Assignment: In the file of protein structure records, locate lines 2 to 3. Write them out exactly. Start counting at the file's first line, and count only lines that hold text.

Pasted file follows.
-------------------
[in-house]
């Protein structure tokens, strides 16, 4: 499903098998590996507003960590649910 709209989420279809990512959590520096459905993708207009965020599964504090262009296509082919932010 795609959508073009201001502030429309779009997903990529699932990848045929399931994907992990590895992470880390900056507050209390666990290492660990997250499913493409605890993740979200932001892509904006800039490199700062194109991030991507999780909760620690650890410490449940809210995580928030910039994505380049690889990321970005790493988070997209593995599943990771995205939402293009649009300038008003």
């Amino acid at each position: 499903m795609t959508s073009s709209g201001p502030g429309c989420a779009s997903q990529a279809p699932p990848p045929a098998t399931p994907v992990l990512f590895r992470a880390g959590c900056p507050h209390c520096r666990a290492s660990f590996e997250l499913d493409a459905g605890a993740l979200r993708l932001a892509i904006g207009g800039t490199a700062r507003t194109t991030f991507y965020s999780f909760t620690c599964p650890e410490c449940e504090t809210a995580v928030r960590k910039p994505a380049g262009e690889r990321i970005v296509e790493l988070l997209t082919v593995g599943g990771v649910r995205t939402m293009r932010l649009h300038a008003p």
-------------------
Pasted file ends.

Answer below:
């Protein structure tokens, strides 16, 4: 499903098998590996507003960590649910 709209989420279809990512959590520096459905993708207009965020599964504090262009296509082919932010 795609959508073009201001502030429309779009997903990529699932990848045929399931994907992990590895992470880390900056507050209390666990290492660990997250499913493409605890993740979200932001892509904006800039490199700062194109991030991507999780909760620690650890410490449940809210995580928030910039994505380049690889990321970005790493988070997209593995599943990771995205939402293009649009300038008003």
């Amino acid at each position: 499903m795609t959508s073009s709209g201001p502030g429309c989420a779009s997903q990529a279809p699932p990848p045929a098998t399931p994907v992990l990512f590895r992470a880390g959590c900056p507050h209390c520096r666990a290492s660990f590996e997250l499913d493409a459905g605890a993740l979200r993708l932001a892509i904006g207009g800039t490199a700062r507003t194109t991030f991507y965020s999780f909760t620690c599964p650890e410490c449940e504090t809210a995580v928030r960590k910039p994505a380049g262009e690889r990321i970005v296509e790493l988070l997209t082919v593995g599943g990771v649910r995205t939402m293009r932010l649009h300038a008003p």